Trickle-Down Economics

Out on the plains, water is Colorado's most liquid asset.

A wooden windmill looms out of the October fog along rural Weld County Road 39, thirty miles east of the Rocky Mountains. Standing guard over a rickety tub, the old windmill pumps water for a dozen head of cattle chewing mouthfuls torn from the rangeland of yucca, sagebrush and prairie grass as they stare at cars and trucks whirring past.

The scene looks just as it might have before the farmers came with their plows and irrigation ditches that made possible the uniform rows of corn standing in a field just beyond the cattle. Just as it might have, except for the traffic and the gigantic subdivision next door in various stages of construction -- from finished houses to scraped-off dirt ready for the cement mixer. When the project is finished, 800 houses will stand here, ranging in price from $250,000 to $400,000, a chunk of which represents the cost of water the developer had to purchase to win approval for his plans.

Five miles from the nearest town, LaSalle, and ten more from the nearest city, Greeley, the houses are perched on dry, treeless ground just begging for someone to cart in truckloads of bluegrass sod and evergreens to transform the prairie into another all-American neighborhood. Country homes without the farm chores: big house on the prairie.

Ted Oster wants to keep his water for his farm.David Hunt thinks the economics aren't good for agriculture right now.Division engineer Dick Stenzel oversees water in the South Platte River drainage.Steve Treadway sees farmers and environmentalists working together.
William Taylor
Ted Oster wants to keep his water for his farm.David Hunt thinks the economics aren't good for agriculture right now.Division engineer Dick Stenzel oversees water in the South Platte River drainage.Steve Treadway sees farmers and environmentalists working together.

Beyond the windmill, the cattle, the corn and the construction, a low-lying cover of gray clouds stretches in all directions. A Canadian high-pressure system has shoved cold air down the eastern side of the Rockies from Canada to Mexico, and the condition is expected to linger for a few more unseasonably chilly days. The front is a sign that nature and man should begin shutting down for the winter. The giant aluminum irrigation sprinklers rest off to the sides of the field, their work for the year finished. A week remains in the growing season, when those who own the oldest rights to Colorado water can still take it, but few still need it for crops.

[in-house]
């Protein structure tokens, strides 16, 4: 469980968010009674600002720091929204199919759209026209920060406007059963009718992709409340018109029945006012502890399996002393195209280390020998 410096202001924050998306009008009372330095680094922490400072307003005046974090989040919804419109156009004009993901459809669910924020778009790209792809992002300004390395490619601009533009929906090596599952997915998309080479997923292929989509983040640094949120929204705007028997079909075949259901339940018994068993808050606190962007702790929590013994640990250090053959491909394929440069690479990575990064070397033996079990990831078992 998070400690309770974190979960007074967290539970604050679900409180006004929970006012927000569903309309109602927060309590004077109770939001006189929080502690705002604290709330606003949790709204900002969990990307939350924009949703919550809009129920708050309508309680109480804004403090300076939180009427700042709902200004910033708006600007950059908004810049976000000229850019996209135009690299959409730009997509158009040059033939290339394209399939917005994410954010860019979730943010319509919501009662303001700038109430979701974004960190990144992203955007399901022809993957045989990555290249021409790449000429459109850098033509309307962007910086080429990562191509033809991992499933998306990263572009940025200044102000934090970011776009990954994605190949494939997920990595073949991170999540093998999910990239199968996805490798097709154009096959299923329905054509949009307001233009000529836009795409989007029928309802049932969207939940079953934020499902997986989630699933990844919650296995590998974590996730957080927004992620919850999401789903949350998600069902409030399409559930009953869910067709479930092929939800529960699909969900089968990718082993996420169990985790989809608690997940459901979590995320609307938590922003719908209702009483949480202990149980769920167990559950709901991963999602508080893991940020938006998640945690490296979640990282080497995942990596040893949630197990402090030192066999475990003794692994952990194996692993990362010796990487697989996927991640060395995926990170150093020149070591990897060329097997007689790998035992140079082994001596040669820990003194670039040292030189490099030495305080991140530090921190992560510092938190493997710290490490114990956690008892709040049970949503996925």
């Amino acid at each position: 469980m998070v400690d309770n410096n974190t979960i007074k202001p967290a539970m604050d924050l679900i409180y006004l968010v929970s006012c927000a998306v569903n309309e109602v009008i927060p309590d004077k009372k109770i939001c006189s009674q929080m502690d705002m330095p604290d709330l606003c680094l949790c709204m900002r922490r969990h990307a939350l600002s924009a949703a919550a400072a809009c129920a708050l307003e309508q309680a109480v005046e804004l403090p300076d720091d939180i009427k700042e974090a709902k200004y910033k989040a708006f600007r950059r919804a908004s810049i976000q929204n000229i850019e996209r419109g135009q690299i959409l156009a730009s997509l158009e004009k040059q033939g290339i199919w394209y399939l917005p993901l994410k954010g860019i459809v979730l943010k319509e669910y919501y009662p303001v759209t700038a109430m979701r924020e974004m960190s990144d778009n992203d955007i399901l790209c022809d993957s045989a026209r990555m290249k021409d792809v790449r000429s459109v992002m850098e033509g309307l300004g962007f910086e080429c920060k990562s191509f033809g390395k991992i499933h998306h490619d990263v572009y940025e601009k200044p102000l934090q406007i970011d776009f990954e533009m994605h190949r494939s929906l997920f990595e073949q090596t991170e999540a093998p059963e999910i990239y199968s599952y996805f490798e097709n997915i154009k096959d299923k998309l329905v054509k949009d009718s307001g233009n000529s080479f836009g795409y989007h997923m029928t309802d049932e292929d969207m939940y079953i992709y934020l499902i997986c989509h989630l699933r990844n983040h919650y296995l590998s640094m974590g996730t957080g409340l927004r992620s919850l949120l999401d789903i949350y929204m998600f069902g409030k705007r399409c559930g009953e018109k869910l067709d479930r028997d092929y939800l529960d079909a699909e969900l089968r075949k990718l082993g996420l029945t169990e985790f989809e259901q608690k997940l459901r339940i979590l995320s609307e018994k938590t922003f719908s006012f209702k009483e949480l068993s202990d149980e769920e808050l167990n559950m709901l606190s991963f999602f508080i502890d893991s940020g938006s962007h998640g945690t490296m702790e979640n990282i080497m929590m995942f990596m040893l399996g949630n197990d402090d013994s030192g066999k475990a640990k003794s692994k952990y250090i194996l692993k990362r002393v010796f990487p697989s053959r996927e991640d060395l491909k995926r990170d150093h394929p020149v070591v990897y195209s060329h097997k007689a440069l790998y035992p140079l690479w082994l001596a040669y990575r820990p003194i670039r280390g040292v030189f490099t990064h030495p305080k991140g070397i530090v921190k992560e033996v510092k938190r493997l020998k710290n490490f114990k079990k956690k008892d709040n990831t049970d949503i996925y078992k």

Southwest of here, over by Platteville, the St. Vrain River completes its run from the Continental Divide; the flow is stronger than it has been since the spring runoff as it merges into the South Platte River. The South Platte is full to its banks, covering all but the tallest sandbars as it glides past LaSalle and on toward Greeley and points east. The reasons for the rivers' apparent abundance are interconnected: After harvest, the farmers no longer need the water, and late-summer rains and early snow in the mountains have finally brought some relief to earlier drought conditions. But more significantly, much of the water -- as much as half -- given to crops during the summer is returning to its source through a subsurface flow.

Still, the South Platte will be called on many more times before it reaches the Nebraska border. There is never enough water to fill all the demands, especially in a time of drought. So on days like today, eyes turn west, hoping for snowfall in the mountains and precipitation on the plains.

The current conditions, however, are little more than a tease. The Canadian system has brought cold and fog but not much moisture. "Hardly got a drizzle 'round here today," says Ted Oster, a 65-year-old farmer.

These days Oster farms only hay, which grew well in the exceptionally warm spring and summer. But without his shares of supplemental water from the Colorado-Big Thompson Project, he would have been out of water -- and subsequently out of half of his crop -- in mid-July. With the CBT shares, though, he got through the season just fine. His hay, along with most of the corn grown in the area, is bound for the feedlots and dairy farms that keep moving farther east to escape the encroaching industrial and residential developments.

Now it's time for winter projects -- like completing the garage, the latest addition to the simple brick farmhouse where he and his wife, Elaine, raised three daughters. The original house was built in the 1880s. Oster bought it in 1963, adding a room and screened porch during the winter of 1972. He'd planned to do more, "but I ran outta money," he explains, and he isn't the sort to run up a lot of debt. Last winter, he and his two brothers finally got around to adding a spacious kitchen and dining area, as well as bricking in the porch for the sunroom his wife wanted. Today he's putting up shelves in the garage with the help of his friend, Walter Schlagel, and daughter, Susan, who, he proudly announces, recently graduated from Colorado College.

Oster was born nearby, "over on Road 49...six miles east of here and one and a half south. My dad built the house I was born in, he did." But his ties to this land go deeper.

In the "18-somethin'-or-others," he says, his paternal grandparents left their farm in Odessa, Russia, when his father, John Oster, was eight years old. The family got off the train in Hudson, about twenty miles due south of here, with very little money and even fewer words of English. "A real estate agent met them at the station, took 'em out and showed 'em a place," Oster says, "and they bought it on the spot, they did. That's how easy they were to get along with."

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